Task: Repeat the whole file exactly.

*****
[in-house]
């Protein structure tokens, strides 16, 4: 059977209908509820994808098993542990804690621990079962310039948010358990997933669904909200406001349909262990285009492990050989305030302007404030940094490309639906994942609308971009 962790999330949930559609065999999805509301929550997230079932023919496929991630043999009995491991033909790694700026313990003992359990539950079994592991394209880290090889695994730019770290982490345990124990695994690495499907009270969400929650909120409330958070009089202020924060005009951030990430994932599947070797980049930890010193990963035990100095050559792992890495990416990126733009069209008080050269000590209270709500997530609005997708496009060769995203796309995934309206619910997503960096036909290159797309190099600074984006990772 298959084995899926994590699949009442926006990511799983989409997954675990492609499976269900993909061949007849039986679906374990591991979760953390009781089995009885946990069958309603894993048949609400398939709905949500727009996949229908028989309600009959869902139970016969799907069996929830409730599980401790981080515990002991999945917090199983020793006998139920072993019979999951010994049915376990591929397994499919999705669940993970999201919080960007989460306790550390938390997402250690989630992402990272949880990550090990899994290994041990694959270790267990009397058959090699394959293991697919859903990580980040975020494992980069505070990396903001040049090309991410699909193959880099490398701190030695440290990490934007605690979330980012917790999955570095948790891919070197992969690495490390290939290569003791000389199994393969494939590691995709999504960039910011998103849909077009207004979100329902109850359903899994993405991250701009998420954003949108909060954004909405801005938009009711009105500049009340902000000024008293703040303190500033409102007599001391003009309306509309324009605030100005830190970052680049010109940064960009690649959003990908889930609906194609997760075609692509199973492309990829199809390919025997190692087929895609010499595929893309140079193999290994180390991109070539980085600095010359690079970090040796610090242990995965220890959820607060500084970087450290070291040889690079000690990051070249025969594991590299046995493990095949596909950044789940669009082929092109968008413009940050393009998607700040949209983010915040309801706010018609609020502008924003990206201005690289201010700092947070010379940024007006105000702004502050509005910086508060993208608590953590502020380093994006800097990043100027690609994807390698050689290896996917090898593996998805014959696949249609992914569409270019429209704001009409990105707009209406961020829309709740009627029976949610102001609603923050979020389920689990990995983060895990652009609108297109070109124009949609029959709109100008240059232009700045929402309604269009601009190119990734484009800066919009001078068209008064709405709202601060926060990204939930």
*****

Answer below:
[in-house]
């Protein structure tokens, strides 16, 4: 059977209908509820994808098993542990804690621990079962310039948010358990997933669904909200406001349909262990285009492990050989305030302007404030940094490309639906994942609308971009 962790999330949930559609065999999805509301929550997230079932023919496929991630043999009995491991033909790694700026313990003992359990539950079994592991394209880290090889695994730019770290982490345990124990695994690495499907009270969400929650909120409330958070009089202020924060005009951030990430994932599947070797980049930890010193990963035990100095050559792992890495990416990126733009069209008080050269000590209270709500997530609005997708496009060769995203796309995934309206619910997503960096036909290159797309190099600074984006990772 298959084995899926994590699949009442926006990511799983989409997954675990492609499976269900993909061949007849039986679906374990591991979760953390009781089995009885946990069958309603894993048949609400398939709905949500727009996949229908028989309600009959869902139970016969799907069996929830409730599980401790981080515990002991999945917090199983020793006998139920072993019979999951010994049915376990591929397994499919999705669940993970999201919080960007989460306790550390938390997402250690989630992402990272949880990550090990899994290994041990694959270790267990009397058959090699394959293991697919859903990580980040975020494992980069505070990396903001040049090309991410699909193959880099490398701190030695440290990490934007605690979330980012917790999955570095948790891919070197992969690495490390290939290569003791000389199994393969494939590691995709999504960039910011998103849909077009207004979100329902109850359903899994993405991250701009998420954003949108909060954004909405801005938009009711009105500049009340902000000024008293703040303190500033409102007599001391003009309306509309324009605030100005830190970052680049010109940064960009690649959003990908889930609906194609997760075609692509199973492309990829199809390919025997190692087929895609010499595929893309140079193999290994180390991109070539980085600095010359690079970090040796610090242990995965220890959820607060500084970087450290070291040889690079000690990051070249025969594991590299046995493990095949596909950044789940669009082929092109968008413009940050393009998607700040949209983010915040309801706010018609609020502008924003990206201005690289201010700092947070010379940024007006105000702004502050509005910086508060993208608590953590502020380093994006800097990043100027690609994807390698050689290896996917090898593996998805014959696949249609992914569409270019429209704001009409990105707009209406961020829309709740009627029976949610102001609603923050979020389920689990990995983060895990652009609108297109070109124009949609029959709109100008240059232009700045929402309604269009601009190119990734484009800066919009001078068209008064709405709202601060926060990204939930």